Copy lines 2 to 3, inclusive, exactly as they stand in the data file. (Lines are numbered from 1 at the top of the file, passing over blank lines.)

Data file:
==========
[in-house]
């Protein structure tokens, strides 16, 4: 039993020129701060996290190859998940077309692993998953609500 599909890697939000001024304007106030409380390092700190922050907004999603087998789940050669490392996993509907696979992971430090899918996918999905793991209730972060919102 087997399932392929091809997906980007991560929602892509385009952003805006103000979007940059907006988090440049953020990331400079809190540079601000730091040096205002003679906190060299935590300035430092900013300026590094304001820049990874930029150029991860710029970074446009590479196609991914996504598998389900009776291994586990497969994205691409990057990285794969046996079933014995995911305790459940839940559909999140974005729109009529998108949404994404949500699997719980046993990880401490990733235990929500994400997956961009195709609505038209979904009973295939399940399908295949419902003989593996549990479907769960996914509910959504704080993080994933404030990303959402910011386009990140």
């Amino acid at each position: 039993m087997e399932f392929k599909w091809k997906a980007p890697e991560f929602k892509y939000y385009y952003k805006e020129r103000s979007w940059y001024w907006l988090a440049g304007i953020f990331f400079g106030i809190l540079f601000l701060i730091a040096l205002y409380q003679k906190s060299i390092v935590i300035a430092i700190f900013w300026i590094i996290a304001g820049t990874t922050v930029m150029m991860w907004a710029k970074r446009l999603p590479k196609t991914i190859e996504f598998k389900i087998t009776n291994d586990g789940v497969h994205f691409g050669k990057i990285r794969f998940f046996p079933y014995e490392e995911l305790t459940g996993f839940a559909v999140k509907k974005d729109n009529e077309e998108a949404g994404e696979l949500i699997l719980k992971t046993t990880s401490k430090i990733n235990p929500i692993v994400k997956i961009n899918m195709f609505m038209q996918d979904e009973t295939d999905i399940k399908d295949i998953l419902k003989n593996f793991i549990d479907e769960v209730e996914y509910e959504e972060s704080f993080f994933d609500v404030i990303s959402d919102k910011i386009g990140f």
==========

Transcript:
């Protein structure tokens, strides 16, 4: 039993020129701060996290190859998940077309692993998953609500 599909890697939000001024304007106030409380390092700190922050907004999603087998789940050669490392996993509907696979992971430090899918996918999905793991209730972060919102 087997399932392929091809997906980007991560929602892509385009952003805006103000979007940059907006988090440049953020990331400079809190540079601000730091040096205002003679906190060299935590300035430092900013300026590094304001820049990874930029150029991860710029970074446009590479196609991914996504598998389900009776291994586990497969994205691409990057990285794969046996079933014995995911305790459940839940559909999140974005729109009529998108949404994404949500699997719980046993990880401490990733235990929500994400997956961009195709609505038209979904009973295939399940399908295949419902003989593996549990479907769960996914509910959504704080993080994933404030990303959402910011386009990140």
């Amino acid at each position: 039993m087997e399932f392929k599909w091809k997906a980007p890697e991560f929602k892509y939000y385009y952003k805006e020129r103000s979007w940059y001024w907006l988090a440049g304007i953020f990331f400079g106030i809190l540079f601000l701060i730091a040096l205002y409380q003679k906190s060299i390092v935590i300035a430092i700190f900013w300026i590094i996290a304001g820049t990874t922050v930029m150029m991860w907004a710029k970074r446009l999603p590479k196609t991914i190859e996504f598998k389900i087998t009776n291994d586990g789940v497969h994205f691409g050669k990057i990285r794969f998940f046996p079933y014995e490392e995911l305790t459940g996993f839940a559909v999140k509907k974005d729109n009529e077309e998108a949404g994404e696979l949500i699997l719980k992971t046993t990880s401490k430090i990733n235990p929500i692993v994400k997956i961009n899918m195709f609505m038209q996918d979904e009973t295939d999905i399940k399908d295949i998953l419902k003989n593996f793991i549990d479907e769960v209730e996914y509910e959504e972060s704080f993080f994933d609500v404030i990303s959402d919102k910011i386009g990140f």